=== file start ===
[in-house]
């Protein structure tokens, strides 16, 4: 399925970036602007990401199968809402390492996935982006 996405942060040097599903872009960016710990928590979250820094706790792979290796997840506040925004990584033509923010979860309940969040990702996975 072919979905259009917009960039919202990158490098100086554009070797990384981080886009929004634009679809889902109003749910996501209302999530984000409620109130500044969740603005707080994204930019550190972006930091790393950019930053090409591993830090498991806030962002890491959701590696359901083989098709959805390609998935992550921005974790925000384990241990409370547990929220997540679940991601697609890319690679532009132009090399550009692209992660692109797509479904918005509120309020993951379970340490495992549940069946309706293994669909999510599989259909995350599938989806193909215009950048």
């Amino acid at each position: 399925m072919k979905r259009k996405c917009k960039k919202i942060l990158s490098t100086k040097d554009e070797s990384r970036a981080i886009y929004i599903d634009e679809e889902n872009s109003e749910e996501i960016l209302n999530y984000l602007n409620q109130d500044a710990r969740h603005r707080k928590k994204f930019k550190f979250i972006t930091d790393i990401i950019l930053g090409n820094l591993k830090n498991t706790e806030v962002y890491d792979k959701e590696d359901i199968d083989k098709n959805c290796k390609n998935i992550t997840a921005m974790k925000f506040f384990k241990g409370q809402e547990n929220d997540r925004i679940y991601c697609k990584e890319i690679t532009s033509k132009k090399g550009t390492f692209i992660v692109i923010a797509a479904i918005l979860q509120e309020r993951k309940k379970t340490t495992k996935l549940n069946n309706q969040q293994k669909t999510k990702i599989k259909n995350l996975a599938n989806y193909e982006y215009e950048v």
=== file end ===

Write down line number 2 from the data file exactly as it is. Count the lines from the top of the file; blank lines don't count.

């Protein structure tokens, strides 16, 4: 399925970036602007990401199968809402390492996935982006 996405942060040097599903872009960016710990928590979250820094706790792979290796997840506040925004990584033509923010979860309940969040990702996975 072919979905259009917009960039919202990158490098100086554009070797990384981080886009929004634009679809889902109003749910996501209302999530984000409620109130500044969740603005707080994204930019550190972006930091790393950019930053090409591993830090498991806030962002890491959701590696359901083989098709959805390609998935992550921005974790925000384990241990409370547990929220997540679940991601697609890319690679532009132009090399550009692209992660692109797509479904918005509120309020993951379970340490495992549940069946309706293994669909999510599989259909995350599938989806193909215009950048």